(in music) playful; sportive.
Scherzando, “playful,” is an adjective used in music. Like many musical terms, scherzando is of Italian origin, it being the gerund of the verb scherzare “to joke.” The noun scherzo, “a musical movement or passage of light or playful character,” is another derivative from the verb. Italian scherzare is most likely a borrowing from Middle High German scherzen “to jump for joy, enjoy (oneself).” Scherzando entered English in the second half of the 18th century.
The scherzando character is expressed in rapid gestures high on the guitar, with mercurial changes of tone color, perilous slides, and abrupt silences.
After the opening section in the scherzando mood that Rachmaninov does so wonderfully, he presents us with this gorgeous melody.
the cultivation of vegetables for the home or market.
Starting from the end, the –iculture of olericulture “cultivation of vegetables for the home or market” is familiar to us from compounds like agriculture “the cultivation of land for crops,” and the relatively recent apiculture “beekeeping, especially commercial beekeeping.” The first part of olericulture comes from oleri-, the inflectional stem of the Latin noun olus (also holus) “a vegetable, vegetables, kitchen herb,” which is related to the adjective helvus “yellowish, dun (of cattle).” Helvus is the Latin result of the Proto-Indo-European adjective ghelwos “bright, yellow,” a derivative of the Proto-Indo-European root ghel– “to shine,” a root that is particularly associated with colors. Latin has another adjective gilvus “yellowish” (used of domestic animals), a borrowing from a Celtic language. Much, much closer to home, ghelwos becomes gelwa– in the Germanic languages, the source of English yellow. Olericulture entered English in the second half of the 19th century.
… he offered his 7-year-old grandson a daily tutorial in olericulture in his backyard field of bounty.
As either a lecture or a recitation course alone olericulture is not likely to prove a shining success. It should be accompanied by a definite laboratory course, in which the actual materials of the garden may be studied first hand.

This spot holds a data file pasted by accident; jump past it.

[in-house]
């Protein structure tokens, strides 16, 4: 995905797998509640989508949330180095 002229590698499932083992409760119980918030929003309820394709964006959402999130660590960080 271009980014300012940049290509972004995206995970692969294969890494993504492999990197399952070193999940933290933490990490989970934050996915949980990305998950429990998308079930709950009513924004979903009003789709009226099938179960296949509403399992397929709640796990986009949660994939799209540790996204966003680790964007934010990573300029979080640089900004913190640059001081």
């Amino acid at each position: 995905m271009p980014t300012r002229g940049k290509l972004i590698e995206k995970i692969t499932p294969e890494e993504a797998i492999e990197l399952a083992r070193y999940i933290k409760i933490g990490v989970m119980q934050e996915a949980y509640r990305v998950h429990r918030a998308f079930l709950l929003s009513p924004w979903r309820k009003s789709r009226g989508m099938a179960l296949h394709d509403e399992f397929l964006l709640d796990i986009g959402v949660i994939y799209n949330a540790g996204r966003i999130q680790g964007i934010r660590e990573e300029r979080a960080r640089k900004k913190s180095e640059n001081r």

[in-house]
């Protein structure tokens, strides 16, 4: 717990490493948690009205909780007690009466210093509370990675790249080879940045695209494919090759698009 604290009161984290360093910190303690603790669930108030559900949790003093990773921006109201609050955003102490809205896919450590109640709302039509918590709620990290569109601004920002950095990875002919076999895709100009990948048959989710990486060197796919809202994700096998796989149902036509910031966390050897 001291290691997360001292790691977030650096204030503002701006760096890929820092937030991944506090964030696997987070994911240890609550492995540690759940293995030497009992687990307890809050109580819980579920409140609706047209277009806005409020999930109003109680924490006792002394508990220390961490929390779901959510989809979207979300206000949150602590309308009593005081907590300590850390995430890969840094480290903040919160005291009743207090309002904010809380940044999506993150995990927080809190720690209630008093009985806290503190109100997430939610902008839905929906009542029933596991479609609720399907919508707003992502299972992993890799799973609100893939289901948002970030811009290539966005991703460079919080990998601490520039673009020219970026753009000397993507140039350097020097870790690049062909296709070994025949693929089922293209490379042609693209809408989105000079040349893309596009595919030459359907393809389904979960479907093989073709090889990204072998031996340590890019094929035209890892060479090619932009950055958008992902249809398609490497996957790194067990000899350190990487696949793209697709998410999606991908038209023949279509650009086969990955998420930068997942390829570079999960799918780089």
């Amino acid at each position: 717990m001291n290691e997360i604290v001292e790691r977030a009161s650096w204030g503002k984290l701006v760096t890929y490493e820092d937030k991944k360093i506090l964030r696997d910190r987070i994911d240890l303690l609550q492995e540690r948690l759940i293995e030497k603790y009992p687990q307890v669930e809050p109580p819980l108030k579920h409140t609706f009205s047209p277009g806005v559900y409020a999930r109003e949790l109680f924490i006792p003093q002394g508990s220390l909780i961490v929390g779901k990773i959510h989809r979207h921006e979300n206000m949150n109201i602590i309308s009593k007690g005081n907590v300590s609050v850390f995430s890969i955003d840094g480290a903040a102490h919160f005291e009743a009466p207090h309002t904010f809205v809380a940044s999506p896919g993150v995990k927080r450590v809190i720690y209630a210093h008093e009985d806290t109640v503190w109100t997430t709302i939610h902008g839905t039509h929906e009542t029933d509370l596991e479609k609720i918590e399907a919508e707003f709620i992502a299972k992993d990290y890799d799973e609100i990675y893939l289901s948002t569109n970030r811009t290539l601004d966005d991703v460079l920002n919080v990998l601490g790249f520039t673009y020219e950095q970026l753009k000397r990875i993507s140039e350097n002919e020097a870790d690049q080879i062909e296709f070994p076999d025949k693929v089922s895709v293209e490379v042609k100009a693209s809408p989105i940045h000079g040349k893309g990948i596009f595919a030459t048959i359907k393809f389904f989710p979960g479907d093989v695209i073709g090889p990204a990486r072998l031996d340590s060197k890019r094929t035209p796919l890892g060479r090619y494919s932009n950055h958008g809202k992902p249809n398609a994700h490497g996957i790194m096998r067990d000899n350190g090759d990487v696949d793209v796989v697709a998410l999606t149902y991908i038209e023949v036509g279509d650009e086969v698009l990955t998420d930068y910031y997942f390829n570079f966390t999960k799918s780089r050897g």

the appearance or semblance of truth; likelihood; probability: The play lacked verisimilitude.
Verisimilitude, “the appearance or semblance of truth; probability,” comes via French similitude from Latin vērīsimilitūdō (also written as an open compound vērī similitūdō), an uncommon noun meaning “probability, plausibility,” literally “resemblance to the truth.” Similitūdō is a derivative of the adjective similis “like, resembling, similar,” which governs the genitive case. Vērī is the genitive singular of vērum, a noun use of the neuter gender of the adjective vērus “true, real.” Vera, the female personal name, is the feminine singular of vērus and is related to the Slavic (Russian) female name Vera, which is also used as a common noun (vera) meaning “faith, good faith, trust.” The Latin and Slavic forms come from a Proto-Indo-European root wer-, werǝ-, wēr– “true, trustworthy.” In Germanic wērā became Vār in Old Norse, the goddess of faithful oaths. Verisimilitude entered English in the early 17th century.
Every beast you see here, from elephant to elephant shrew, and every square inch of habitat, from desert sand to belching mud, is computer-created, and one can but marvel at the verisimilitude.
According to O’Brien, artificial intelligence will soon push the verisimilitude of computer-generated fake images and videos beyond what even skilled human editors can produce.